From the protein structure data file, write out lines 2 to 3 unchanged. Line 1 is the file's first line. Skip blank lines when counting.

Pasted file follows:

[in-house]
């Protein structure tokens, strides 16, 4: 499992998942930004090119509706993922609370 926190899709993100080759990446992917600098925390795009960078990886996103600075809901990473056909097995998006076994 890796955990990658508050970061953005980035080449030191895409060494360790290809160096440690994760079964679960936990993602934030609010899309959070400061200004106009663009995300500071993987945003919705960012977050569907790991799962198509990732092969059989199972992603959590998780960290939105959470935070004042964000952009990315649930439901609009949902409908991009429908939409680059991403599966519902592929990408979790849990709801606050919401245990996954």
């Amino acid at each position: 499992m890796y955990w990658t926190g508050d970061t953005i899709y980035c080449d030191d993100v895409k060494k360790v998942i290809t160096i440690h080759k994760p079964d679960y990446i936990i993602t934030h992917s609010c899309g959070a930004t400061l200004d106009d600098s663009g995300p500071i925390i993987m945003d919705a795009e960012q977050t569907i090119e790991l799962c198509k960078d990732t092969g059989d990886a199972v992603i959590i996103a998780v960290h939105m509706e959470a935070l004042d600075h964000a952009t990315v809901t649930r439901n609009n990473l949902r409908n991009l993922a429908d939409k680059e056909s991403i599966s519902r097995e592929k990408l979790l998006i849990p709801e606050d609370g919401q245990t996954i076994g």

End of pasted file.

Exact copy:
């Protein structure tokens, strides 16, 4: 499992998942930004090119509706993922609370 926190899709993100080759990446992917600098925390795009960078990886996103600075809901990473056909097995998006076994 890796955990990658508050970061953005980035080449030191895409060494360790290809160096440690994760079964679960936990993602934030609010899309959070400061200004106009663009995300500071993987945003919705960012977050569907790991799962198509990732092969059989199972992603959590998780960290939105959470935070004042964000952009990315649930439901609009949902409908991009429908939409680059991403599966519902592929990408979790849990709801606050919401245990996954």
């Amino acid at each position: 499992m890796y955990w990658t926190g508050d970061t953005i899709y980035c080449d030191d993100v895409k060494k360790v998942i290809t160096i440690h080759k994760p079964d679960y990446i936990i993602t934030h992917s609010c899309g959070a930004t400061l200004d106009d600098s663009g995300p500071i925390i993987m945003d919705a795009e960012q977050t569907i090119e790991l799962c198509k960078d990732t092969g059989d990886a199972v992603i959590i996103a998780v960290h939105m509706e959470a935070l004042d600075h964000a952009t990315v809901t649930r439901n609009n990473l949902r409908n991009l993922a429908d939409k680059e056909s991403i599966s519902r097995e592929k990408l979790l998006i849990p709801e606050d609370g919401q245990t996954i076994g």